In an age where big money runs politics and average citizens seem to have less and less skin in the judicial game, it’s refreshing to know that regular people can still make a difference, even in animal welfare legislation. Thanks to the Humane Society of the United States and its Humane Lobby Days, animal lovers have a forum for making their voices heard. Held annually in each state capital, these inspiring one-day events introduce animal advocates to the art of lobbying and how to use such skills to encourage state legislators to support humane laws.
“The purpose of Humane Lobby Days is to give animal advocates an opportunity to let their state legislators know that they care about animals and they’d like to have laws passed that protect animals,” said Debra Berger, HSUS Georgia state director. “So many people who care about animals don’t realize that they really can be a voice for the voiceless.”
I had the chance to attend a Humane Lobby Day in my home city of Atlanta at the Georgia State Capitol building on February 3. Surrounded by 75 fellow animal lovers in the historic building’s grand rotunda, I felt inspired by the can-do energy of our group and excited to learn about what the Georgia HSUS has been accomplishing. But more than anything, I wanted to know how I could help make a difference for animals in my state.
As the morning kicked off, we learned about why were there, what we would be doing, what lobbying is, and how it can play a positive role in the legislative process. We were then introduced to the 2015 animal advocacy issue we were going to lobbying for: the Georgia Cost of Animal Care Act.
“One of the greatest obstacles for law enforcement to enforce Georgia animal cruelty laws is the huge cost associated with caring for abused and neglected animals while those responsible are prosecuted. Agencies in Georgia are often forced to house and care for seized animals for months or even years, at tremendous cost to taxpayers and animals,” said Berger.
“If passed, the Georgia Cost of Animal Care will provide a legal process so that anyone who has had his or her animals lawfully seized due to cruelty will be required to cover the costs of providing for their animals or relinquish them so they can be evaluated for adoption into new homes. Not only will it help animal welfare agencies rescue neglected and abused animals, it will also save tax dollars and county resources, so it’s a win-win for people and animals.”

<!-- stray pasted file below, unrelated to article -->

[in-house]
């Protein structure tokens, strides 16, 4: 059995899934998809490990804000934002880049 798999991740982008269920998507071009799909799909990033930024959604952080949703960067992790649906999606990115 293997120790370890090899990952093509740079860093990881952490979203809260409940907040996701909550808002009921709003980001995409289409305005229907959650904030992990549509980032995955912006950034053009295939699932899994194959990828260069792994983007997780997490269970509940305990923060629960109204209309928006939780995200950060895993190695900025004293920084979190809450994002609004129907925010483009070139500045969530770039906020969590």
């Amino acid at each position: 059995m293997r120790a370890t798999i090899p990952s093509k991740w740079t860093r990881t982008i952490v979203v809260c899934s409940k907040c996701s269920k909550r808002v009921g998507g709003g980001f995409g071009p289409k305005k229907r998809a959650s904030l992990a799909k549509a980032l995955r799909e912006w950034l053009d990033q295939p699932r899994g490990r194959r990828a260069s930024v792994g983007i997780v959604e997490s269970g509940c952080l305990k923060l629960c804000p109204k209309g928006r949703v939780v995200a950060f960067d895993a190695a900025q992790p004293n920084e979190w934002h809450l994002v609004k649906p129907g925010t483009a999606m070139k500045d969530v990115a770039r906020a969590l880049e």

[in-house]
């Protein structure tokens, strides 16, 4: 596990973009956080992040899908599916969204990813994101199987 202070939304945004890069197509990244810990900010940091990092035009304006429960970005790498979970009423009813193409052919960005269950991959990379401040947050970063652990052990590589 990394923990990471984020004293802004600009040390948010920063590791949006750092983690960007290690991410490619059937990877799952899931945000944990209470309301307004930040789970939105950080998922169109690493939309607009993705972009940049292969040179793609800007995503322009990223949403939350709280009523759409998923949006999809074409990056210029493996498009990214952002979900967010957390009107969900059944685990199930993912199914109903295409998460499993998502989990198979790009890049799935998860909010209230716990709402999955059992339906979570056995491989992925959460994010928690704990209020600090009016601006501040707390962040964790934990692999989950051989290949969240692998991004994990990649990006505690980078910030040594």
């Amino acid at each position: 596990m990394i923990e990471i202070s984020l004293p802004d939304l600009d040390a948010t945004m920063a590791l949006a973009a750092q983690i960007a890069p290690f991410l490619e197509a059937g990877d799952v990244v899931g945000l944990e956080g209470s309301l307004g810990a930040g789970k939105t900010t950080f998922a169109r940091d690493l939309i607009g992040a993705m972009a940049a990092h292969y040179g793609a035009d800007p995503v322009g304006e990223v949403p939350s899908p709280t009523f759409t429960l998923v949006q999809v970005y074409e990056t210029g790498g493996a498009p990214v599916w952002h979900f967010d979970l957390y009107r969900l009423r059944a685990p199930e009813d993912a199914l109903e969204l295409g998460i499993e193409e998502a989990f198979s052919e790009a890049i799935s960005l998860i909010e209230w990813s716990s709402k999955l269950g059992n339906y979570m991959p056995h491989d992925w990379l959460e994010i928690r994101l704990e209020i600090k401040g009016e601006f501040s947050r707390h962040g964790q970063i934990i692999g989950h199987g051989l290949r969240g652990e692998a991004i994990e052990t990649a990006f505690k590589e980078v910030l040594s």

So far, 34 U.S. states have enacted Cost of Animal Care (COAC) legislation, she added.
Armed with talking points and literature, we were then sent off to speak with our district representatives and senators about why they should support or co-sponsor the COAC. Newbie participants, such as myself, had a chance to follow along with more experienced lobbyists, who were happy to help guide and encourage us as we embarked upon our quests.
While I have to admit I was a bit intimidated by the idea of speaking to my public officials, it helped to rehearse my spiel with others and listen to a few people give theirs. While both of my legislators ended up not being in their offices, I had the chance to speak to their administrative assistants, who were very gracious and promised to forward the COAC information to them.
Back at the rotunda after a lively lunch with some of my new friends, I shared my experience with Berger. So far it had been a really interesting and inspiring day, yet I still had to wonder, do these lobbying events really make any sort of difference in the passage of humane laws?
“Absolutely they do,” she said. “The best example I can give is how many people came to Lobby Day and followed up with lobbying to pass a strong dog fighting law in 2008. It didn’t happen quickly, it took us several years, but we did pass it and there were a lot of forces that came together to make it happen, including the voices of Georgia animal lovers.”
In a political climate where it’s very easy for average American citizens to feel abandoned by the system, events like Humane Lobby Days help empower animal advocates to be part of the solution to our country’s animal welfare problems. I know it definitely fired me up! Plus, it felt great to get out there, be proactive, meet other like-minded individuals, and join with them to become a voice for the voiceless. Because in the end, animals can’t speak for themselves, so it’s our job to speak for them.
“A Humane Lobby Day will teach you that you have the power to make changes in your state,” said Berger. “We elect officials, and they work for us, and they want to know what we care about. Plus, this is just an introduction to lobbying, not the only day you can lobby! By coming to a Lobby Day, following up with telephone and email lobbying, in-district visits, and even coming back to the capitol, we can let our elected officials know that their constituents care about animals and want to see laws that benefit them.”
For more information about attending a Humane Lobby Day in your state, visit the HSUS website.
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About the author: Lisa Plummer Savas is a freelance writer, journalist, devoted dog mom, and animal activist. In an effort to help make the world a more compassionate place for non-human species, she is especially focused on using her writing to spread awareness about controversial animal welfare issues, including the dog and cat meat trade in Asia and Africa. She lives in Atlanta with two spoiled German Shepherds, one very entitled Pug, and a very patient, understanding husband. Read more of her work.